How To Totally Suck At Being Productive

I know that I may sound like Captain Obvious here, but every one of us wants to be productive, right? It’s just the way the world of today is constructed. More and more stuff is required of us every day. More performance … More results … More income, and so on.

However, are you completely sure that you’re doing the most optimized set of things/activities to become the perfect version of your productive self? I’m not trying to sound smart and tell you that I know more about productivity than the next guy, but I do know this: Being overly confident about yourself is not the best approach to choose.

If you don’t believe me then just take a look at the following mistakes, be honest with yourself and admit how many of them are you guilty of making every day…

Multitask

So you’ve thought multitasking is the secret of the most productive people on the planet? Well, it’s not. Multitasking is the slow killer of productivity.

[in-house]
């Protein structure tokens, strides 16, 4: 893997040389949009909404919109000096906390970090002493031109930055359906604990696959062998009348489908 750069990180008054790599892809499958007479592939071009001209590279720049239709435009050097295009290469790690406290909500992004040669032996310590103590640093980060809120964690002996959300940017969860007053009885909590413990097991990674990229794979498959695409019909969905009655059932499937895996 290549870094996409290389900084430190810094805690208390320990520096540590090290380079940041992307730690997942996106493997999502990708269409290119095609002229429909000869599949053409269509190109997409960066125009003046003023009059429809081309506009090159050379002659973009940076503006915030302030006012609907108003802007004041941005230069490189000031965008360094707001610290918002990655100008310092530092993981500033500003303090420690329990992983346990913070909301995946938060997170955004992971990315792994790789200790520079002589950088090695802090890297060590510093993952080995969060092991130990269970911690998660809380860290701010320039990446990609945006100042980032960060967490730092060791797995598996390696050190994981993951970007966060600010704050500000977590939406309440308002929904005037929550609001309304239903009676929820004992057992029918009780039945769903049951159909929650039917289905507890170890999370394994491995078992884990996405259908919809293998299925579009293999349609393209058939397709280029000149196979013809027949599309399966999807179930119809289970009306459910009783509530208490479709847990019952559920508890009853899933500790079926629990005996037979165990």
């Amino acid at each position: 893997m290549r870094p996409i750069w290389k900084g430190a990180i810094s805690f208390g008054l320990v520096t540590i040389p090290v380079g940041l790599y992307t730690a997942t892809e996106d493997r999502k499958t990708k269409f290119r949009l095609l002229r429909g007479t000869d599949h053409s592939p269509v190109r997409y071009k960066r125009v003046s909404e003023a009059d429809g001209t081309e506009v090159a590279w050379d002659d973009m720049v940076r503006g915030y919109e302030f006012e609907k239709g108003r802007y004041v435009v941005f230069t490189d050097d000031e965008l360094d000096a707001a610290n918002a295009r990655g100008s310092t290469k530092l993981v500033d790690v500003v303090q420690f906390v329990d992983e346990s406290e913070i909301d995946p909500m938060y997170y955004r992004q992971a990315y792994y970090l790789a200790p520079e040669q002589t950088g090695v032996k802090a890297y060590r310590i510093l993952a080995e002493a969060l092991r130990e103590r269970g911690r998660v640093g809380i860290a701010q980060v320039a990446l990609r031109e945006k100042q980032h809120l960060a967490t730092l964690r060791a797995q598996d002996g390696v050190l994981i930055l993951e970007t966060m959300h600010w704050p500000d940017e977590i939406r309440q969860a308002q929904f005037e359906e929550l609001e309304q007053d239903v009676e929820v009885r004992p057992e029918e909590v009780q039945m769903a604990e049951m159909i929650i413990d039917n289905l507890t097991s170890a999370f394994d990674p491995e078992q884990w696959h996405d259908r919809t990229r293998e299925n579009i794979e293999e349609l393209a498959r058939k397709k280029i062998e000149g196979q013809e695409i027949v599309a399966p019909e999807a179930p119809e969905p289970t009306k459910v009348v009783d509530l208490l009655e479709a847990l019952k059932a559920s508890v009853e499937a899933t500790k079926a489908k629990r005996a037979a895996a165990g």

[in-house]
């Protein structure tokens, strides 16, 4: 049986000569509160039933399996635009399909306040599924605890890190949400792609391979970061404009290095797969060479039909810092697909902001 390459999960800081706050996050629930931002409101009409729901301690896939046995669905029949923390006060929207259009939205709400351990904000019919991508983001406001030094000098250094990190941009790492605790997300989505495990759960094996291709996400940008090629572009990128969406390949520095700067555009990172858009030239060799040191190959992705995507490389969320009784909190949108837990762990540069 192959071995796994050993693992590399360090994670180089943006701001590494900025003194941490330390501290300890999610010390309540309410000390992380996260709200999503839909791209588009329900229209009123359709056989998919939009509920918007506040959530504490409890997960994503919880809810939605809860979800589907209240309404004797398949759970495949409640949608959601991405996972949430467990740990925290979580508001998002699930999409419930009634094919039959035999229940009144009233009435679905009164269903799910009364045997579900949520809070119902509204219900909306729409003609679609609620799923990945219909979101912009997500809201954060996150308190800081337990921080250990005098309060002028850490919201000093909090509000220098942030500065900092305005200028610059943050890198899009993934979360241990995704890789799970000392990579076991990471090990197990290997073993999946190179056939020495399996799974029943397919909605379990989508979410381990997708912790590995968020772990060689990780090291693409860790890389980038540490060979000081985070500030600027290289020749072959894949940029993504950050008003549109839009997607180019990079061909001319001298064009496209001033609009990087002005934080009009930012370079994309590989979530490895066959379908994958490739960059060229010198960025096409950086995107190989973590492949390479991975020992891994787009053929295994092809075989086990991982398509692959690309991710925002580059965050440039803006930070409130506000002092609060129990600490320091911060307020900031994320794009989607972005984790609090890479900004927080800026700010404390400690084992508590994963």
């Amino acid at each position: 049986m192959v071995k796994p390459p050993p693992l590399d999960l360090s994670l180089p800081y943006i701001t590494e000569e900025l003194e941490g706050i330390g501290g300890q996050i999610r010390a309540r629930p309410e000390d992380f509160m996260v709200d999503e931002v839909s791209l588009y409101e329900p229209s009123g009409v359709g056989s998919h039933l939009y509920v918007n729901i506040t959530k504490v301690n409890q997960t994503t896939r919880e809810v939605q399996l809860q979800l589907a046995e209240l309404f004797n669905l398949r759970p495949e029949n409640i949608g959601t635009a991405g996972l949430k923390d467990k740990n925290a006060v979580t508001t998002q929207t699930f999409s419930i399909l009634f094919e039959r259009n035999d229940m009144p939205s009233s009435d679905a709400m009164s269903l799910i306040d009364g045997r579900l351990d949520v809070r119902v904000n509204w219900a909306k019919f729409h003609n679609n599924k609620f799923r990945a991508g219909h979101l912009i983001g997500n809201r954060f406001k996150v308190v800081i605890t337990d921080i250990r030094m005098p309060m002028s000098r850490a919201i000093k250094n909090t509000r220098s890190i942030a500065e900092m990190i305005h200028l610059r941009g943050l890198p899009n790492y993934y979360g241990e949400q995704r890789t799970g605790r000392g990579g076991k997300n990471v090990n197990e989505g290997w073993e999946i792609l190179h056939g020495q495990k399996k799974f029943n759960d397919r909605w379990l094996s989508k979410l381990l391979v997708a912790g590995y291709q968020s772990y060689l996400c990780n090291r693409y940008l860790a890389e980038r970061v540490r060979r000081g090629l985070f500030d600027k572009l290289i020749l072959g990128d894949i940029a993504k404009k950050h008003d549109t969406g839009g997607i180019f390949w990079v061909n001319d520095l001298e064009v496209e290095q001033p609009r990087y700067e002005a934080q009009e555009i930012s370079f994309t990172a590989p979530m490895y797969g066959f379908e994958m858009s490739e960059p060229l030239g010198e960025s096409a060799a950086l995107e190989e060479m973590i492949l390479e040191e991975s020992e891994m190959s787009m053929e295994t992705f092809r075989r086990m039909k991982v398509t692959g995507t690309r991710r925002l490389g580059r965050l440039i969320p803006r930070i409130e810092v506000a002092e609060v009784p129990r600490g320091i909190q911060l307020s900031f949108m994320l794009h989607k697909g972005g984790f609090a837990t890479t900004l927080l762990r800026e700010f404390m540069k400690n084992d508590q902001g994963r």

And there’s actually nothing wrong with the idea itself. I mean, what could be more awesome than being able to get a number of tasks done at the same time, right? Unfortunately, this is an idea that looks good only on paper.

In practice, the way human brain is wired makes it impossible to do more than one task at a time. We’re simply like a one-processor computer unit. If we want to do more than one task, we have to pause the previous one for a second, and then switch to the new one. This task switching is fast enough to make an impression that we can really multitask, but such false thinking results in decreased performance pretty quickly.

If you want to get the most out of your work time then forget about multitasking. Focus on getting one task done from start to finish before moving to the next one.

Not doing high leverage activities

This one’s a bit more complicated, and it’s mainly about our professional lives rather than our personal affairs or house chores and such.

The thing is that no matter what we do, there’s always a set of tasks/activities that can bring us closer to our goals faster than anything else.